Counting (with counters!) above 10

Hey :slight_smile:

I feel like we always get taught how to use the first 10 numbers with counters, and above that we are just left to guess whether we have to use the same words but with other numbers before, or just use it “normally”…

Let me explain: for example, 1 person is ひとり, right? - but 31 people is さんじゅういちにん and notさんじゅうひとり. On the other hand, because four days is よっか, 24 days becomes にじゅうよっか and not にじゅうよんにち.

How are we supposed to know which way around is it for all numbers and all counters?
Do you know of any page detailing this?

Thanks :slight_smile:

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I don’t have any resources for all counting numbers or anything, just wanted to point out that にじゅうよっか and にじゅうよんにち are both acceptable.

That should help with almost everything you’ve asked for.

Thanks, but I already saw this page and it doesn’t satisfy me :stuck_out_tongue: It talks about numbers above 10, like 100, 1000, 10000, etc. but it still doesn’t deal with numbers like 46, 97, 623, 100004, etc. with different counters. (Or maybe I didn’t read enough in the fine lines)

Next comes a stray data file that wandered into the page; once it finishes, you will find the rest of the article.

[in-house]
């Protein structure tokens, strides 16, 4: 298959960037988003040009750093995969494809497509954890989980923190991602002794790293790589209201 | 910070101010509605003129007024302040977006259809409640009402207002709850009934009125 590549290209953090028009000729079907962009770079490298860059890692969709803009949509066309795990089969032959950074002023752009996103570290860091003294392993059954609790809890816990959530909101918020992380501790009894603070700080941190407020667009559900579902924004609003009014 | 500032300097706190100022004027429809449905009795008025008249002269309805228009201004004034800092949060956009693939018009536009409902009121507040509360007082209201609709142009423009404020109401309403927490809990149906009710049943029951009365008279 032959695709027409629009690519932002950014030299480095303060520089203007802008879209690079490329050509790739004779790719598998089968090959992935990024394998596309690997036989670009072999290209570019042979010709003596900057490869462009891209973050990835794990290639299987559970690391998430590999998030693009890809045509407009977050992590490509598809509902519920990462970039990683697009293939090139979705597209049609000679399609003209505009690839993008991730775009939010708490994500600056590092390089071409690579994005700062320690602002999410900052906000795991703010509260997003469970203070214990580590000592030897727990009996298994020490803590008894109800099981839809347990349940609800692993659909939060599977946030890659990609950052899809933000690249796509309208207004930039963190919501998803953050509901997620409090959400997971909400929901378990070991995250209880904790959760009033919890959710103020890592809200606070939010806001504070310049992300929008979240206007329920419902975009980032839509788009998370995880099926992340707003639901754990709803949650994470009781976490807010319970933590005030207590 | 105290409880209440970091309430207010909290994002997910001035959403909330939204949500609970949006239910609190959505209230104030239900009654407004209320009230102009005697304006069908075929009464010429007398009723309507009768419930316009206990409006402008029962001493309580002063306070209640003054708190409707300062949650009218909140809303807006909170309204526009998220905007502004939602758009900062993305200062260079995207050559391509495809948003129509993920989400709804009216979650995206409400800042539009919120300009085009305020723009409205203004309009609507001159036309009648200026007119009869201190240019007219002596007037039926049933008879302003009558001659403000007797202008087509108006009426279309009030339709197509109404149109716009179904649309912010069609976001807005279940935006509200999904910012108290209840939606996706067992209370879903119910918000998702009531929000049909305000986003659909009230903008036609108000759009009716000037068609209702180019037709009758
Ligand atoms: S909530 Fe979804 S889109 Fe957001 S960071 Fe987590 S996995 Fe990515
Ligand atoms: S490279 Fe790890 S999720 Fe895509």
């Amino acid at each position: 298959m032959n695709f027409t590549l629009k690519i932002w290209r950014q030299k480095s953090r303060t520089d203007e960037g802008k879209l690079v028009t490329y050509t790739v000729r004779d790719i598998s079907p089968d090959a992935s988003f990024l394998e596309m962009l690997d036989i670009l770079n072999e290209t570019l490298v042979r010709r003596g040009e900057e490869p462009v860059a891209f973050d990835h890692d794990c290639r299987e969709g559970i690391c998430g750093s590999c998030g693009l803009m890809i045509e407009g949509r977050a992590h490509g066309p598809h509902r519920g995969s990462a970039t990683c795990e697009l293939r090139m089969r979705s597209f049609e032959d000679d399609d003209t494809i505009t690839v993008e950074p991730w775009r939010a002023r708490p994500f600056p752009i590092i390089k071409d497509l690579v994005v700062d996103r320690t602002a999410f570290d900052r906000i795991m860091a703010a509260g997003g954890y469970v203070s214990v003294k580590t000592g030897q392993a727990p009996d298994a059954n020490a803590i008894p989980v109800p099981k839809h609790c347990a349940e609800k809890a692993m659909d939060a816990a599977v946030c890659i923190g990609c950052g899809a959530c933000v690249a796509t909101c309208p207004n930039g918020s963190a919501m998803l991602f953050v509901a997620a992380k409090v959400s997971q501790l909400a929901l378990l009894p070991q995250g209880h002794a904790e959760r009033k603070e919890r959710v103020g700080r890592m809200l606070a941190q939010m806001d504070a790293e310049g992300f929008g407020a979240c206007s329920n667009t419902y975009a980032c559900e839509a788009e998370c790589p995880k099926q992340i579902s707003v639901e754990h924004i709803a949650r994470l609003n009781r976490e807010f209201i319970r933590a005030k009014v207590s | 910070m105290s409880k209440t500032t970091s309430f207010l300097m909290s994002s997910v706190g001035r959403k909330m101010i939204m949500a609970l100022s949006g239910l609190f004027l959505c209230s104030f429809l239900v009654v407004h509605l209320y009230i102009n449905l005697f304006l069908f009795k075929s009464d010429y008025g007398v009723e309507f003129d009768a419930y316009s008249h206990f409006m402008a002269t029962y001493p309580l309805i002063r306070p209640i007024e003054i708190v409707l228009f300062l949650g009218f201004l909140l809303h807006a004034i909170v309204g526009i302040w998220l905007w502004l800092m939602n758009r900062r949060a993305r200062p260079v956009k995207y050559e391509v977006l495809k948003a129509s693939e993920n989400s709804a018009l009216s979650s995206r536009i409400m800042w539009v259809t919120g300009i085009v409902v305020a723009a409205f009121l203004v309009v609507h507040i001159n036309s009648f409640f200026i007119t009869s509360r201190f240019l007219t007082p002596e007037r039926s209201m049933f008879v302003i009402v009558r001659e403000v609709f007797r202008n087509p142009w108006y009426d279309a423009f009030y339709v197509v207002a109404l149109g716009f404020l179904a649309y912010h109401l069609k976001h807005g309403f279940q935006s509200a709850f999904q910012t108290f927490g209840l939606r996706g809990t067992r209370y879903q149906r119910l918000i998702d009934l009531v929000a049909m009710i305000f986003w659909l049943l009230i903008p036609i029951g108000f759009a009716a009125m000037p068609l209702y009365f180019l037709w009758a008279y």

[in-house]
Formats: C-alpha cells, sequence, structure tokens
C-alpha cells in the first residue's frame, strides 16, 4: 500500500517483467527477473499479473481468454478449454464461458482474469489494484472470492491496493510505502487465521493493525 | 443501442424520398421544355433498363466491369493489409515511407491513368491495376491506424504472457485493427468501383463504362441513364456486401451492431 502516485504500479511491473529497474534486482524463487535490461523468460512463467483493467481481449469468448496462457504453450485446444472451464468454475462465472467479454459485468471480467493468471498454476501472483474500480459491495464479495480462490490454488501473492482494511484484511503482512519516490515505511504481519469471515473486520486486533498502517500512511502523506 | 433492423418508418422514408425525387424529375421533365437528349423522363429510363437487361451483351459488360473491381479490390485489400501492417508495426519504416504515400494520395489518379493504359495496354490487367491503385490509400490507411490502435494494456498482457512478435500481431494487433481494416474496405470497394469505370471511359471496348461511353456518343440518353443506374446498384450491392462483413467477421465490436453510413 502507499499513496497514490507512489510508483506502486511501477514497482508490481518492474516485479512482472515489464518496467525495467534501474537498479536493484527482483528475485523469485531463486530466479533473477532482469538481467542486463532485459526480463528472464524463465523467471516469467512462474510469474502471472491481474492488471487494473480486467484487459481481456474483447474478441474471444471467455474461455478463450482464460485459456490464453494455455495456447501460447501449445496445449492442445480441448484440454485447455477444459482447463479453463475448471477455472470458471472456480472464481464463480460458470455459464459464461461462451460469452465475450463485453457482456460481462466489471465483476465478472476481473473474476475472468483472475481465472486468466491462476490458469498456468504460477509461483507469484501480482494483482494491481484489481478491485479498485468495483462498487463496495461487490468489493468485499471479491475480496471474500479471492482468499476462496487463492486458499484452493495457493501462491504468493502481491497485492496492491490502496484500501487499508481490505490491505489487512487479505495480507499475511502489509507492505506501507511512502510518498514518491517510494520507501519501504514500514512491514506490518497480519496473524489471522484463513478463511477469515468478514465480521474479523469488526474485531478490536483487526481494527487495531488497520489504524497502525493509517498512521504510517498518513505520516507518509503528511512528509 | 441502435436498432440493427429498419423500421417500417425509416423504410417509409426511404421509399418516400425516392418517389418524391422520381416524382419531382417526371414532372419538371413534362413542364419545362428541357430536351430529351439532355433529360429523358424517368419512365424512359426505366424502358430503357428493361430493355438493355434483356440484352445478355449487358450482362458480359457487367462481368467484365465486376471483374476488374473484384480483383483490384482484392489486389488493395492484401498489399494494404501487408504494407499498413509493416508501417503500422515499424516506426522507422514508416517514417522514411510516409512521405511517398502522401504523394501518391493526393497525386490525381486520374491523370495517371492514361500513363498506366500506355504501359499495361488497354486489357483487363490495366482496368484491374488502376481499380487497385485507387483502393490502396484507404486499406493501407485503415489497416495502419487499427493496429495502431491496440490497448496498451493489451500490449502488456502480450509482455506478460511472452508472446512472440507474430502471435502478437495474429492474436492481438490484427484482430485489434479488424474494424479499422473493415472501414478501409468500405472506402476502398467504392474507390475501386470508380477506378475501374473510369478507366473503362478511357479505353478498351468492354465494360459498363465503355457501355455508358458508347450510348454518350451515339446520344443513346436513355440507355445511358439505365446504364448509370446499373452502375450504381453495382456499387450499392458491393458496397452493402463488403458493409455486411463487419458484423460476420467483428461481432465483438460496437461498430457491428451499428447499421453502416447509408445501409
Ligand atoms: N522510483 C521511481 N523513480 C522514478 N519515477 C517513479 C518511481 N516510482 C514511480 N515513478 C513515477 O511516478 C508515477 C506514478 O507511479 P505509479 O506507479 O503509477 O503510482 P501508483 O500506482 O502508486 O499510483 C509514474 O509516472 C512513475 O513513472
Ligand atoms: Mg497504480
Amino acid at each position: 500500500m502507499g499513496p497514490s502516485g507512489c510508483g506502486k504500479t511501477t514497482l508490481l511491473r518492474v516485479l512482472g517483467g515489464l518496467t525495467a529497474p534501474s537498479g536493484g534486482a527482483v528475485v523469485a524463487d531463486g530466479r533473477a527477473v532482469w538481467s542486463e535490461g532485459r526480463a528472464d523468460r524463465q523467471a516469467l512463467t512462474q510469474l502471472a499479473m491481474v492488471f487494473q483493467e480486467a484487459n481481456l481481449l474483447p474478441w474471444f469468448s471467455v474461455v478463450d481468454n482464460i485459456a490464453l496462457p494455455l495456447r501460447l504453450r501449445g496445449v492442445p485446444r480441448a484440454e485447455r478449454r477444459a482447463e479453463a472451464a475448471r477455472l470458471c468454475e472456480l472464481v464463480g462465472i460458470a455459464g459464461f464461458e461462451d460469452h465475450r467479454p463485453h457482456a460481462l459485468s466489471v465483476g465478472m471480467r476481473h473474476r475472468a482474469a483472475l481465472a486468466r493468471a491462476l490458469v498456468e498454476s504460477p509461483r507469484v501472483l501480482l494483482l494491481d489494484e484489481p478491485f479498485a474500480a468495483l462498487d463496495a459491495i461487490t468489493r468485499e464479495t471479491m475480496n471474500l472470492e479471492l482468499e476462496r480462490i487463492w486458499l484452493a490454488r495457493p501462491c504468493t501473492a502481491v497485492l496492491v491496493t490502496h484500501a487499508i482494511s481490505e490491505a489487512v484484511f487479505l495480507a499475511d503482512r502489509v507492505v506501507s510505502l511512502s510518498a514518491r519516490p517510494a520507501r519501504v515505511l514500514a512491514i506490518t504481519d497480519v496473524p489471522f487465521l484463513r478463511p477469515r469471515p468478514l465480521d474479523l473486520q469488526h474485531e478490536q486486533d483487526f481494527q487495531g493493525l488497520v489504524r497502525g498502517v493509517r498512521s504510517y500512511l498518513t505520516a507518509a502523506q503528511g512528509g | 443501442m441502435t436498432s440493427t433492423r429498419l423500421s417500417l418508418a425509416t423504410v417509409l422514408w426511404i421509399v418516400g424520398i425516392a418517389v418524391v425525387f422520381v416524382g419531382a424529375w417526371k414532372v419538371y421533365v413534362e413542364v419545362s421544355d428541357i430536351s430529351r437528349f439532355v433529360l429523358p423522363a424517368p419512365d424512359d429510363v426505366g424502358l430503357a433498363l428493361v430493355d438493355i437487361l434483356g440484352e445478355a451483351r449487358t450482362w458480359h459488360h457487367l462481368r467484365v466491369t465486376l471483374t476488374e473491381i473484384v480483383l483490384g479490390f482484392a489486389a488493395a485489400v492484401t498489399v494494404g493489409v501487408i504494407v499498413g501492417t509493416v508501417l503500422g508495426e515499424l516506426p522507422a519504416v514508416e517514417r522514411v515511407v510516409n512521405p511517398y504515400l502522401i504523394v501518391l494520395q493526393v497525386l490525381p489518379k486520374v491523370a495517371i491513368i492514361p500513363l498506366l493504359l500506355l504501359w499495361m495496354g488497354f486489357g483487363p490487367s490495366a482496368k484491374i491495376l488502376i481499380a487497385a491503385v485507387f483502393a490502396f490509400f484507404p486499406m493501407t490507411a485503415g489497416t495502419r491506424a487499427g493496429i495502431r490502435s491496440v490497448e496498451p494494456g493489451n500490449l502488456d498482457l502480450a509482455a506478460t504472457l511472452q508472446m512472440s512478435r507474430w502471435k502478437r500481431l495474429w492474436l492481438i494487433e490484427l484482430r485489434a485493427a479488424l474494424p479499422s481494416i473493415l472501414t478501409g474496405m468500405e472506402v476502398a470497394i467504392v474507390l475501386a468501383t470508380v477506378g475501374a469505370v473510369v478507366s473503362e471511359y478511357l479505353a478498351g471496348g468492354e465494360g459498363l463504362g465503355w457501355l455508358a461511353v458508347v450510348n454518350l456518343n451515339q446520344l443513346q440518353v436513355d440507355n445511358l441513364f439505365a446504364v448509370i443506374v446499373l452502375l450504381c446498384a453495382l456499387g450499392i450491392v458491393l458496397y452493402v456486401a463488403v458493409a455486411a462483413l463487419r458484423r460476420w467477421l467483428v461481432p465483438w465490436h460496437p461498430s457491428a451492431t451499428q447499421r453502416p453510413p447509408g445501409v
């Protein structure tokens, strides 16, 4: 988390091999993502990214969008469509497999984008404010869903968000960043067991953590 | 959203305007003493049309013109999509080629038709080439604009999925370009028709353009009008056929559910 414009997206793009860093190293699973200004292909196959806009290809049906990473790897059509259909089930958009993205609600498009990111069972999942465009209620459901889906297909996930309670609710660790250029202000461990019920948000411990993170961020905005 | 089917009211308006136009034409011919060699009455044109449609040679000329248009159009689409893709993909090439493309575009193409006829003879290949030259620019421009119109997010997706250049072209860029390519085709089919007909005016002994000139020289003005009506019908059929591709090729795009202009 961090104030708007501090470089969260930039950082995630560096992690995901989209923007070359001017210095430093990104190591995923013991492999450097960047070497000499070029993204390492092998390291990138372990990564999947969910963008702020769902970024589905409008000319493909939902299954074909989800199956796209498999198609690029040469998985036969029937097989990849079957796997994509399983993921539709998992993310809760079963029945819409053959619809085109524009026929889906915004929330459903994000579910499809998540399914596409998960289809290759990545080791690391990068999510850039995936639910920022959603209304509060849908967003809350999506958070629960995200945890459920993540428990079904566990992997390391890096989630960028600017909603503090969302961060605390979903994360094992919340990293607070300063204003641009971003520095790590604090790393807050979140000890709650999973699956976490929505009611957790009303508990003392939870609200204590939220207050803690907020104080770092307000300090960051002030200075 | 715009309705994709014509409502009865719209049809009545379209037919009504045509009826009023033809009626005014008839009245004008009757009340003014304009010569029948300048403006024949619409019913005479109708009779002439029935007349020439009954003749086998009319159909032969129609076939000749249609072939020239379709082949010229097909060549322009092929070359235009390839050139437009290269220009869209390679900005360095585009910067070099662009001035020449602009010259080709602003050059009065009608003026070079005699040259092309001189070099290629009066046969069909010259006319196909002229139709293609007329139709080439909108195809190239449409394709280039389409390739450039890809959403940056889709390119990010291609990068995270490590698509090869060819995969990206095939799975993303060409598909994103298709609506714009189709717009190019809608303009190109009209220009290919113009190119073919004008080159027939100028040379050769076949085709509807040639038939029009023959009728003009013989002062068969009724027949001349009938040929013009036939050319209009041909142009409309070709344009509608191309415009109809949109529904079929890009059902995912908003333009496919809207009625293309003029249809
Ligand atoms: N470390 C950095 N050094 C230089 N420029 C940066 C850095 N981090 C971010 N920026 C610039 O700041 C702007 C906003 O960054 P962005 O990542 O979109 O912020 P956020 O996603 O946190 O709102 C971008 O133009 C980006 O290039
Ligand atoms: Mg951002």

Also, does anyone know a good way of practicing numbers? I’m at an intermediate/advanced level of Japanese and yet I still struggle catching, reading and saying numbers without taking way too long to do it :stuck_out_tongue:

Oh yes, doesn’t one mean the numbers of days and the other the xth day of the month?

(or do you know if it is always like that where both ways are acceptable?)

They are both acceptable for reading the date. Presumably for number of days too, but I don’t know that for sure.

Thank you! :slight_smile:

I ended up asking on “Hi Native” and it seems like Japanese people don’t know either and that in general they will just always use the number as it is + the counter separately (days are an exception).

I wonder if that’s the same for the counter つ.

For generic counting above 10 you can’t use the つ format. 個 is the most popular generic counter for larger numbers.


I remember reading about つ in particular. It’s technically possible to count above ten with it, but it’s

  • Not actually done in everyday life, and
  • It uses the old numbering system and gets confusing really fast.

Like Liras’s link above shows, 10つ is even just pronounced とお. It gets weird.

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